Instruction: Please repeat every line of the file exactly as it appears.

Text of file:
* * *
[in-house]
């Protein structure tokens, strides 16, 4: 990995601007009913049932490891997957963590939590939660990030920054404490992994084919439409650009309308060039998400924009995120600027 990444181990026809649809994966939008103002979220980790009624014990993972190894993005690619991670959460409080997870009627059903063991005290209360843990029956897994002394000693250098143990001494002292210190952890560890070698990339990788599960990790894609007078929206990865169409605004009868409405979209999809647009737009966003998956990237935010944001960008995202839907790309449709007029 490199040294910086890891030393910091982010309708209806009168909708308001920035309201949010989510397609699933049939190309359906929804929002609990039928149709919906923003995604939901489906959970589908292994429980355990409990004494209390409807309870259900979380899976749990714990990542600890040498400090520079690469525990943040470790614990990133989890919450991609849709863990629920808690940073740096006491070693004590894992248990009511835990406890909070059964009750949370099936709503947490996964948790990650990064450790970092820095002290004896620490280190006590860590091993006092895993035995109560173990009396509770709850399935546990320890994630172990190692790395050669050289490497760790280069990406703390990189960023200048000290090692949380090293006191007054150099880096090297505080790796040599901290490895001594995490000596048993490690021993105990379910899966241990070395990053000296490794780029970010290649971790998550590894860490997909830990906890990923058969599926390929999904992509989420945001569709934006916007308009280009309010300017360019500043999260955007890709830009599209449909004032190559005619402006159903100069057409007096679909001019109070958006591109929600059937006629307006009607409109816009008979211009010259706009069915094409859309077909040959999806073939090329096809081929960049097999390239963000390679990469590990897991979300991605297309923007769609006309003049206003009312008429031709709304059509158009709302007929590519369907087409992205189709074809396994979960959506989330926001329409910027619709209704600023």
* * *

[in-house]
């Protein structure tokens, strides 16, 4: 990995601007009913049932490891997957963590939590939660990030920054404490992994084919439409650009309308060039998400924009995120600027 990444181990026809649809994966939008103002979220980790009624014990993972190894993005690619991670959460409080997870009627059903063991005290209360843990029956897994002394000693250098143990001494002292210190952890560890070698990339990788599960990790894609007078929206990865169409605004009868409405979209999809647009737009966003998956990237935010944001960008995202839907790309449709007029 490199040294910086890891030393910091982010309708209806009168909708308001920035309201949010989510397609699933049939190309359906929804929002609990039928149709919906923003995604939901489906959970589908292994429980355990409990004494209390409807309870259900979380899976749990714990990542600890040498400090520079690469525990943040470790614990990133989890919450991609849709863990629920808690940073740096006491070693004590894992248990009511835990406890909070059964009750949370099936709503947490996964948790990650990064450790970092820095002290004896620490280190006590860590091993006092895993035995109560173990009396509770709850399935546990320890994630172990190692790395050669050289490497760790280069990406703390990189960023200048000290090692949380090293006191007054150099880096090297505080790796040599901290490895001594995490000596048993490690021993105990379910899966241990070395990053000296490794780029970010290649971790998550590894860490997909830990906890990923058969599926390929999904992509989420945001569709934006916007308009280009309010300017360019500043999260955007890709830009599209449909004032190559005619402006159903100069057409007096679909001019109070958006591109929600059937006629307006009607409109816009008979211009010259706009069915094409859309077909040959999806073939090329096809081929960049097999390239963000390679990469590990897991979300991605297309923007769609006309003049206003009312008429031709709304059509158009709302007929590519369907087409992205189709074809396994979960959506989330926001329409910027619709209704600023």